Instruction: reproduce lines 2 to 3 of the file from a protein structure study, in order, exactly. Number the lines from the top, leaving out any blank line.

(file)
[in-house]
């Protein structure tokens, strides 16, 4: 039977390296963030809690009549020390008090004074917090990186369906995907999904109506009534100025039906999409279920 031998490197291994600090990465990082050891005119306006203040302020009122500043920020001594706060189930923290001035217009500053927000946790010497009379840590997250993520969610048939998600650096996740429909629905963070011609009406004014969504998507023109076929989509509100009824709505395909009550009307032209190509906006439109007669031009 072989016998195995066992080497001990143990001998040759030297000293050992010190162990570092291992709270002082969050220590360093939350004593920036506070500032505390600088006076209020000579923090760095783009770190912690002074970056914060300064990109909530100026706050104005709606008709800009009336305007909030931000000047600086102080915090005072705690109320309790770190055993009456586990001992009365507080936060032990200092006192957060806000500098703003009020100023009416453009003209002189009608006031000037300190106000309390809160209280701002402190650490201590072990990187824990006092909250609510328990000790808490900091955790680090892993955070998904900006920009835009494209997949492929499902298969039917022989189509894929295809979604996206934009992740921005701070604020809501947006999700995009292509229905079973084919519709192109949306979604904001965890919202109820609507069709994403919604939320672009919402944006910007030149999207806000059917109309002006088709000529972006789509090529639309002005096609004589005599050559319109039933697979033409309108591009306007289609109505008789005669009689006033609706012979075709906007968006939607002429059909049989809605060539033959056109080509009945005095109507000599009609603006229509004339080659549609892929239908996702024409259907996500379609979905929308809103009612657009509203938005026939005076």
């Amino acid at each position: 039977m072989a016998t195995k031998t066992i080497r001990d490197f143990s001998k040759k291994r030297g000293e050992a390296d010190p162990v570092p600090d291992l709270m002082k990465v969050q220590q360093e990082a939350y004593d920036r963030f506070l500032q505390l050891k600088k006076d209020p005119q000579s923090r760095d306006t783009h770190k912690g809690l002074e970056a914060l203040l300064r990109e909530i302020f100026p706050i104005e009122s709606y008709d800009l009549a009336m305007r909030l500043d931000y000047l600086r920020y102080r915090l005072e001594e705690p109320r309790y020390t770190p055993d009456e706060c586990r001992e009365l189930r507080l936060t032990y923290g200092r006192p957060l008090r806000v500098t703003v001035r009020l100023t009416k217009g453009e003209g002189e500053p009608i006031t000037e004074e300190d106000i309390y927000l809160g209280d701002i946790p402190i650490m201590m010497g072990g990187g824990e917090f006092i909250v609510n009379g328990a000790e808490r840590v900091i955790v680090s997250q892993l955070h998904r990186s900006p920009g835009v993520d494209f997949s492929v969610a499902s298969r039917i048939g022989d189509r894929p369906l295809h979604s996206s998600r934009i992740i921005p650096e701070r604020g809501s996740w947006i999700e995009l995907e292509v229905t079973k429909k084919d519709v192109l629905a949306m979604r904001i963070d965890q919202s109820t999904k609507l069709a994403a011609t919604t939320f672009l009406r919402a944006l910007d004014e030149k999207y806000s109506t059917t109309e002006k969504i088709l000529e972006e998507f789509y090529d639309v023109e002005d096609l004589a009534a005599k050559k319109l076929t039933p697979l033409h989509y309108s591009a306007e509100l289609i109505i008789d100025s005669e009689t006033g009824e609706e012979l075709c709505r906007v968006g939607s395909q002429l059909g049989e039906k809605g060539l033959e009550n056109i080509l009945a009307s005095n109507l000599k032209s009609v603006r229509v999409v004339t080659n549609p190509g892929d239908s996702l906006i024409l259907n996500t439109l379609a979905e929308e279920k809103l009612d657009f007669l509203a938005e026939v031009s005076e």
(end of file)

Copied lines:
């Protein structure tokens, strides 16, 4: 039977390296963030809690009549020390008090004074917090990186369906995907999904109506009534100025039906999409279920 031998490197291994600090990465990082050891005119306006203040302020009122500043920020001594706060189930923290001035217009500053927000946790010497009379840590997250993520969610048939998600650096996740429909629905963070011609009406004014969504998507023109076929989509509100009824709505395909009550009307032209190509906006439109007669031009 072989016998195995066992080497001990143990001998040759030297000293050992010190162990570092291992709270002082969050220590360093939350004593920036506070500032505390600088006076209020000579923090760095783009770190912690002074970056914060300064990109909530100026706050104005709606008709800009009336305007909030931000000047600086102080915090005072705690109320309790770190055993009456586990001992009365507080936060032990200092006192957060806000500098703003009020100023009416453009003209002189009608006031000037300190106000309390809160209280701002402190650490201590072990990187824990006092909250609510328990000790808490900091955790680090892993955070998904900006920009835009494209997949492929499902298969039917022989189509894929295809979604996206934009992740921005701070604020809501947006999700995009292509229905079973084919519709192109949306979604904001965890919202109820609507069709994403919604939320672009919402944006910007030149999207806000059917109309002006088709000529972006789509090529639309002005096609004589005599050559319109039933697979033409309108591009306007289609109505008789005669009689006033609706012979075709906007968006939607002429059909049989809605060539033959056109080509009945005095109507000599009609603006229509004339080659549609892929239908996702024409259907996500379609979905929308809103009612657009509203938005026939005076």
């Amino acid at each position: 039977m072989a016998t195995k031998t066992i080497r001990d490197f143990s001998k040759k291994r030297g000293e050992a390296d010190p162990v570092p600090d291992l709270m002082k990465v969050q220590q360093e990082a939350y004593d920036r963030f506070l500032q505390l050891k600088k006076d209020p005119q000579s923090r760095d306006t783009h770190k912690g809690l002074e970056a914060l203040l300064r990109e909530i302020f100026p706050i104005e009122s709606y008709d800009l009549a009336m305007r909030l500043d931000y000047l600086r920020y102080r915090l005072e001594e705690p109320r309790y020390t770190p055993d009456e706060c586990r001992e009365l189930r507080l936060t032990y923290g200092r006192p957060l008090r806000v500098t703003v001035r009020l100023t009416k217009g453009e003209g002189e500053p009608i006031t000037e004074e300190d106000i309390y927000l809160g209280d701002i946790p402190i650490m201590m010497g072990g990187g824990e917090f006092i909250v609510n009379g328990a000790e808490r840590v900091i955790v680090s997250q892993l955070h998904r990186s900006p920009g835009v993520d494209f997949s492929v969610a499902s298969r039917i048939g022989d189509r894929p369906l295809h979604s996206s998600r934009i992740i921005p650096e701070r604020g809501s996740w947006i999700e995009l995907e292509v229905t079973k429909k084919d519709v192109l629905a949306m979604r904001i963070d965890q919202s109820t999904k609507l069709a994403a011609t919604t939320f672009l009406r919402a944006l910007d004014e030149k999207y806000s109506t059917t109309e002006k969504i088709l000529e972006e998507f789509y090529d639309v023109e002005d096609l004589a009534a005599k050559k319109l076929t039933p697979l033409h989509y309108s591009a306007e509100l289609i109505i008789d100025s005669e009689t006033g009824e609706e012979l075709c709505r906007v968006g939607s395909q002429l059909g049989e039906k809605g060539l033959e009550n056109i080509l009945a009307s005095n109507l000599k032209s009609v603006r229509v999409v004339t080659n549609p190509g892929d239908s996702l906006i024409l259907n996500t439109l379609a979905e929308e279920k809103l009612d657009f007669l509203a938005e026939v031009s005076e």